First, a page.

RiYL: Local Natives, Telepathe, CHVRCHES
RT: “Oh Me I”, “Touch Me”, “Dull Boy”
Superhumanoids has been teasing fans all year with small two track EPs, two year studio #TBTs, and summer single releases. From Urgency EP to Parasite Paradise EP to Exhibitionist LP, the Los Angeles band changed their sounds over the years. From a remake of one of their 5 year old tracks to a heavy crashing rock sound to a 80s vogue-esque twist, it was difficult to tell what their new album would be like. When Do You Feel OK finally released, and it’s more than surprising. Superhumanoids have completely outdone themselves on this new album.
Do You Feel Ok has songs that make you feel like you are watching a stranger’s story. In “I Want to Believe,” the song opens as a 80s dark night drive, reminiscent of Hotline Miami bass lines. You see a cool persona in the present. They face the future, but remember a naïve past. The song sends the message that they’re the still the same person that they were back then. Even after all this time, they are “still alone.” Lead singer Sarah Chernoff’s voice and the sudden synth outbursts try to free from a cage. She sings “déjà vu” as it echoes and slips into an older spell.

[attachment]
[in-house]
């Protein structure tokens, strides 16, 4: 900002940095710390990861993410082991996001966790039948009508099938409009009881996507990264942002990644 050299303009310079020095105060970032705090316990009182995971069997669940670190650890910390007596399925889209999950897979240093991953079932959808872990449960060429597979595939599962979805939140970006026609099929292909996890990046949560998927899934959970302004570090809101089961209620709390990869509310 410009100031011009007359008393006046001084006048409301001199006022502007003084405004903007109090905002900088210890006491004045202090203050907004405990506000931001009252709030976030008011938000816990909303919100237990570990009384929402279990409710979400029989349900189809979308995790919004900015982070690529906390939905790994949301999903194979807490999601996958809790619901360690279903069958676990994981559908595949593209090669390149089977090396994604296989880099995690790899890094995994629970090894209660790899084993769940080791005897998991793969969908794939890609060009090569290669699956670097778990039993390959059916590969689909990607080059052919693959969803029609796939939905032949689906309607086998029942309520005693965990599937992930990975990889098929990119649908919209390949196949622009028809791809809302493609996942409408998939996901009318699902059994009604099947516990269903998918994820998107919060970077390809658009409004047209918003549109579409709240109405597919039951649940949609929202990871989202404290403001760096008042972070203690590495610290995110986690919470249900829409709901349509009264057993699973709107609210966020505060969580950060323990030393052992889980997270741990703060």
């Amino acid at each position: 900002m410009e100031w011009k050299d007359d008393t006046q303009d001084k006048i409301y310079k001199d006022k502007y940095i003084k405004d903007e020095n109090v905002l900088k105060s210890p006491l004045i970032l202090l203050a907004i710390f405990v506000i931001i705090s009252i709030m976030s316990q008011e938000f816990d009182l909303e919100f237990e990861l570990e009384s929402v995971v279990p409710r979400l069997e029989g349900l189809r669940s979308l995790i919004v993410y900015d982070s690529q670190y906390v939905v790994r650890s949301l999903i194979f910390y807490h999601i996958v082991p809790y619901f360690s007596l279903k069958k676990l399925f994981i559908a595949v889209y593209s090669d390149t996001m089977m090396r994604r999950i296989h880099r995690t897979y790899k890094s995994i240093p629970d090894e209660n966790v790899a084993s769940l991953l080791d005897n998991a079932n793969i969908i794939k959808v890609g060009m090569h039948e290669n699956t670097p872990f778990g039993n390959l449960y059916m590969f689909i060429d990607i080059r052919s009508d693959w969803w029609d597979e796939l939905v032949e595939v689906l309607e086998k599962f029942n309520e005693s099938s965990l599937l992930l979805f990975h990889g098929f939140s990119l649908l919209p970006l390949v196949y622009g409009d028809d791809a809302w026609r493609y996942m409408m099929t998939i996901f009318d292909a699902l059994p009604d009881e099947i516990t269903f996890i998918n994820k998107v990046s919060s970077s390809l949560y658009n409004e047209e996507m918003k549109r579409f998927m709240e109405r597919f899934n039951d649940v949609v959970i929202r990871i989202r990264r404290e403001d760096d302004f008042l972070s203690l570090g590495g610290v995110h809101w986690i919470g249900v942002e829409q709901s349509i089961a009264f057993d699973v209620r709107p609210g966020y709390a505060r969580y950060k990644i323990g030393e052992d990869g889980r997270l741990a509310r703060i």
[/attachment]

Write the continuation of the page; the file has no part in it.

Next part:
Superhumanoids does an impeccable job tying in song titles with the atmosphere of the song. What is truly impressive is how each song brings a different sentiment. In “Dada,” you can hear laser beams shooting out while the beats crash. It feels like the world is ending. There is a driving bass reminding that you have to keep going. The verses have everybody against you, but choruses have you connecting, even possibly controlling, the chaos.
In Do You Feel Ok, anticipation coats every beat: “weight of the suspicion.” You feel a sense of waiting amplified by ticking sounds. You are there, watching the long process of your lover packing and leaving. With a buzzing guitar standing its ground, you can’t do anything. The album’s lyrics meld in expertly with the air of all the instruments. In “Dull Boy,” Sarah’s voice is soothing.
The songs on the album are all so cleverly made; the unique electronic sounds that are embedded and changed into each part makes you want to collect them all. Such as in “Oh Me I,” the organs introduce a calm vibe, but suddenly the beat hits and vocals start rocking you forward. With the words “everything implies we’re all going to die,” a warbly little pause breaks into signature Superhumanoids guitar chords, popping at every other beat. In Touch Me, the moving bass bumbles alongside a simple melody while gritty syncopated background synths dance around, building to the chorus. Everything hits you and falls apart in the best way possible.
Superhumanoid’s Do You Feel Ok blends the perfect mix of electronic beats and raw emotions. The sound not only gives an electronic touch to the human, but also a human touch to the electronic. It is surprising to hear Urgency, which was released in 2010, and predict that the same band would be producing this strikingly different and remarkable sound. Superhumanoids’ upsurge is on an upswing, even having their music video for “Anxious in Venice” premiered in Sundance Next Fest 2015. I cannot wait to see what’s in store for the band. Their sound definitely steered towards different directions over the years, but this is definitely their best work. Do You Feel Ok is by far one of the best albums released in 2015.